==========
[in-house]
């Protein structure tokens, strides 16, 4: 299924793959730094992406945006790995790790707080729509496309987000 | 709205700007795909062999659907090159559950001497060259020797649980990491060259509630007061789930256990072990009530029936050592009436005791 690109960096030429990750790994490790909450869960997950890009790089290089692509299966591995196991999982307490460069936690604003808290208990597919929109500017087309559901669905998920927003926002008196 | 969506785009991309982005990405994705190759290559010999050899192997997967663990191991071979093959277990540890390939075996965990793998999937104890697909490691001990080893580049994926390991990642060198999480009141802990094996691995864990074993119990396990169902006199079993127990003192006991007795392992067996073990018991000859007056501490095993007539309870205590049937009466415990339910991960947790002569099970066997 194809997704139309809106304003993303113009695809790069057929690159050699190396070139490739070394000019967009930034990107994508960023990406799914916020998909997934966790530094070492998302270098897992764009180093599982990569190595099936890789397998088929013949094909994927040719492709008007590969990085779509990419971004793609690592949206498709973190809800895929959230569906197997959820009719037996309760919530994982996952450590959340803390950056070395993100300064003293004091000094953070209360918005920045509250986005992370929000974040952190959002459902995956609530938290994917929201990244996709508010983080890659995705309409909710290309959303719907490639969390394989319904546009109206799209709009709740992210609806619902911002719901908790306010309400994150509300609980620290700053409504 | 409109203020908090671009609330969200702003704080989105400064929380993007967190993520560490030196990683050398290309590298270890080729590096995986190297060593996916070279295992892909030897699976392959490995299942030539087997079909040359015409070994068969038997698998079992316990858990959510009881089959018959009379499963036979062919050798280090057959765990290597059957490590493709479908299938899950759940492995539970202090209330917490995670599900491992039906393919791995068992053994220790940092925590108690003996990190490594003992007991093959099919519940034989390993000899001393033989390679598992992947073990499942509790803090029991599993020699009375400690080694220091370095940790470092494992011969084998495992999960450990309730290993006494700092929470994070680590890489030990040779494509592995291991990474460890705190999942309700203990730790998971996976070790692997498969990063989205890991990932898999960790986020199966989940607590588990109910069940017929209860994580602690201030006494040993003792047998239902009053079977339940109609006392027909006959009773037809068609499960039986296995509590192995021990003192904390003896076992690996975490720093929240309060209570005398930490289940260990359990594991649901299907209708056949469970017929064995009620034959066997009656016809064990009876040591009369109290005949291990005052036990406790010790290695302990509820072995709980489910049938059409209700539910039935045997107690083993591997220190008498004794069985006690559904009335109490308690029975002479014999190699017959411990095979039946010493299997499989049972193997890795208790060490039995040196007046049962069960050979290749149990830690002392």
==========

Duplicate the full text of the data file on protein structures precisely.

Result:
[in-house]
């Protein structure tokens, strides 16, 4: 299924793959730094992406945006790995790790707080729509496309987000 | 709205700007795909062999659907090159559950001497060259020797649980990491060259509630007061789930256990072990009530029936050592009436005791 690109960096030429990750790994490790909450869960997950890009790089290089692509299966591995196991999982307490460069936690604003808290208990597919929109500017087309559901669905998920927003926002008196 | 969506785009991309982005990405994705190759290559010999050899192997997967663990191991071979093959277990540890390939075996965990793998999937104890697909490691001990080893580049994926390991990642060198999480009141802990094996691995864990074993119990396990169902006199079993127990003192006991007795392992067996073990018991000859007056501490095993007539309870205590049937009466415990339910991960947790002569099970066997 194809997704139309809106304003993303113009695809790069057929690159050699190396070139490739070394000019967009930034990107994508960023990406799914916020998909997934966790530094070492998302270098897992764009180093599982990569190595099936890789397998088929013949094909994927040719492709008007590969990085779509990419971004793609690592949206498709973190809800895929959230569906197997959820009719037996309760919530994982996952450590959340803390950056070395993100300064003293004091000094953070209360918005920045509250986005992370929000974040952190959002459902995956609530938290994917929201990244996709508010983080890659995705309409909710290309959303719907490639969390394989319904546009109206799209709009709740992210609806619902911002719901908790306010309400994150509300609980620290700053409504 | 409109203020908090671009609330969200702003704080989105400064929380993007967190993520560490030196990683050398290309590298270890080729590096995986190297060593996916070279295992892909030897699976392959490995299942030539087997079909040359015409070994068969038997698998079992316990858990959510009881089959018959009379499963036979062919050798280090057959765990290597059957490590493709479908299938899950759940492995539970202090209330917490995670599900491992039906393919791995068992053994220790940092925590108690003996990190490594003992007991093959099919519940034989390993000899001393033989390679598992992947073990499942509790803090029991599993020699009375400690080694220091370095940790470092494992011969084998495992999960450990309730290993006494700092929470994070680590890489030990040779494509592995291991990474460890705190999942309700203990730790998971996976070790692997498969990063989205890991990932898999960790986020199966989940607590588990109910069940017929209860994580602690201030006494040993003792047998239902009053079977339940109609006392027909006959009773037809068609499960039986296995509590192995021990003192904390003896076992690996975490720093929240309060209570005398930490289940260990359990594991649901299907209708056949469970017929064995009620034959066997009656016809064990009876040591009369109290005949291990005052036990406790010790290695302990509820072995709980489910049938059409209700539910039935045997107690083993591997220190008498004794069985006690559904009335109490308690029975002479014999190699017959411990095979039946010493299997499989049972193997890795208790060490039995040196007046049962069960050979290749149990830690002392």